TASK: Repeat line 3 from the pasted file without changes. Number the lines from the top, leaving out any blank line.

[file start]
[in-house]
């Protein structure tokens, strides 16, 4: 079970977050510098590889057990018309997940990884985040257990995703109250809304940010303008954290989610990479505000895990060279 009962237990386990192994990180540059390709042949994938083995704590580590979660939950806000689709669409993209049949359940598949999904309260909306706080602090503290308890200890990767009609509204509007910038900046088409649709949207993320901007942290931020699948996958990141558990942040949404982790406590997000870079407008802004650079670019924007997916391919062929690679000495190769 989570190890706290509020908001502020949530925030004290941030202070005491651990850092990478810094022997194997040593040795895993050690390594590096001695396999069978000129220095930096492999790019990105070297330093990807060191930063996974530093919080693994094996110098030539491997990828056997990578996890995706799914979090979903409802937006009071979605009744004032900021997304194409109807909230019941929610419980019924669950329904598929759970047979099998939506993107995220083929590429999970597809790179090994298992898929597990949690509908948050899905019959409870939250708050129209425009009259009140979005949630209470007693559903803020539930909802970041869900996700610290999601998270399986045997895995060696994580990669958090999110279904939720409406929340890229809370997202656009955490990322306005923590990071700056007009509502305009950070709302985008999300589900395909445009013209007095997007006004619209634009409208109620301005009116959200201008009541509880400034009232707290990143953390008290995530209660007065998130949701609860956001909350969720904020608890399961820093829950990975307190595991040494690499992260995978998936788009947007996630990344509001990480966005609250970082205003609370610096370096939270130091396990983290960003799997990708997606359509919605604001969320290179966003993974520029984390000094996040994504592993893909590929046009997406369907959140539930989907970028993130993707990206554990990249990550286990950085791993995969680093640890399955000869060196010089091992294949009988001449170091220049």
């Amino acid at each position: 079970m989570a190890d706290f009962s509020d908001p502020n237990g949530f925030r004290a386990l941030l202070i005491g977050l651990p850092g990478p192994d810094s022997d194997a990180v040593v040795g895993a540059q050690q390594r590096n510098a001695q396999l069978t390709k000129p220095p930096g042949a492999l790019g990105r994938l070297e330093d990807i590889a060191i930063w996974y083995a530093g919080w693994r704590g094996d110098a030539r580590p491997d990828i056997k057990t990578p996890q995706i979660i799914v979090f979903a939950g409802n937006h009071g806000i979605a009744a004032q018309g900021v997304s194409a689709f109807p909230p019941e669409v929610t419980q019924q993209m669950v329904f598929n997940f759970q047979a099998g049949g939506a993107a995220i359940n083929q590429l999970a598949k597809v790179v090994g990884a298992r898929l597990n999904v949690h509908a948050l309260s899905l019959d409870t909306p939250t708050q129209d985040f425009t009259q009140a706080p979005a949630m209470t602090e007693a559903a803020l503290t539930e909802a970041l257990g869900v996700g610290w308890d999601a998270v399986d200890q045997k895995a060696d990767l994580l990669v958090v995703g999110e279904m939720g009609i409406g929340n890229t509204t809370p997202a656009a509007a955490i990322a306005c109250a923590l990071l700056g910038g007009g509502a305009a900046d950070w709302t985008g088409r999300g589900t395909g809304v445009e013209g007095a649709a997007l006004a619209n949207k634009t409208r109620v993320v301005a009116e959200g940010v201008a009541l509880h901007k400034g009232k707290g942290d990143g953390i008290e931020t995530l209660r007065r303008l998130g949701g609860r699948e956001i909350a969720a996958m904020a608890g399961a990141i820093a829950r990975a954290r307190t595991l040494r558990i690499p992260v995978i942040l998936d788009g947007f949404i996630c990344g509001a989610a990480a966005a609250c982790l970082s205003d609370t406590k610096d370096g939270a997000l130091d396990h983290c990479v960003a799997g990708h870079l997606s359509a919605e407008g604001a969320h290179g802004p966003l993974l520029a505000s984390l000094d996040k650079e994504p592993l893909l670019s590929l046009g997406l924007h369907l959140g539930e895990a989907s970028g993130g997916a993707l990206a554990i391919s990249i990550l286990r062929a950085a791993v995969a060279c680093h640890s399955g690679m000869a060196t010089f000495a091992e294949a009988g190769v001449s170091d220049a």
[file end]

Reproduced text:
């Amino acid at each position: 079970m989570a190890d706290f009962s509020d908001p502020n237990g949530f925030r004290a386990l941030l202070i005491g977050l651990p850092g990478p192994d810094s022997d194997a990180v040593v040795g895993a540059q050690q390594r590096n510098a001695q396999l069978t390709k000129p220095p930096g042949a492999l790019g990105r994938l070297e330093d990807i590889a060191i930063w996974y083995a530093g919080w693994r704590g094996d110098a030539r580590p491997d990828i056997k057990t990578p996890q995706i979660i799914v979090f979903a939950g409802n937006h009071g806000i979605a009744a004032q018309g900021v997304s194409a689709f109807p909230p019941e669409v929610t419980q019924q993209m669950v329904f598929n997940f759970q047979a099998g049949g939506a993107a995220i359940n083929q590429l999970a598949k597809v790179v090994g990884a298992r898929l597990n999904v949690h509908a948050l309260s899905l019959d409870t909306p939250t708050q129209d985040f425009t009259q009140a706080p979005a949630m209470t602090e007693a559903a803020l503290t539930e909802a970041l257990g869900v996700g610290w308890d999601a998270v399986d200890q045997k895995a060696d990767l994580l990669v958090v995703g999110e279904m939720g009609i409406g929340n890229t509204t809370p997202a656009a509007a955490i990322a306005c109250a923590l990071l700056g910038g007009g509502a305009a900046d950070w709302t985008g088409r999300g589900t395909g809304v445009e013209g007095a649709a997007l006004a619209n949207k634009t409208r109620v993320v301005a009116e959200g940010v201008a009541l509880h901007k400034g009232k707290g942290d990143g953390i008290e931020t995530l209660r007065r303008l998130g949701g609860r699948e956001i909350a969720a996958m904020a608890g399961a990141i820093a829950r990975a954290r307190t595991l040494r558990i690499p992260v995978i942040l998936d788009g947007f949404i996630c990344g509001a989610a990480a966005a609250c982790l970082s205003d609370t406590k610096d370096g939270a997000l130091d396990h983290c990479v960003a799997g990708h870079l997606s359509a919605e407008g604001a969320h290179g802004p966003l993974l520029a505000s984390l000094d996040k650079e994504p592993l893909l670019s590929l046009g997406l924007h369907l959140g539930e895990a989907s970028g993130g997916a993707l990206a554990i391919s990249i990550l286990r062929a950085a791993v995969a060279c680093h640890s399955g690679m000869a060196t010089f000495a091992e294949a009988g190769v001449s170091d220049a």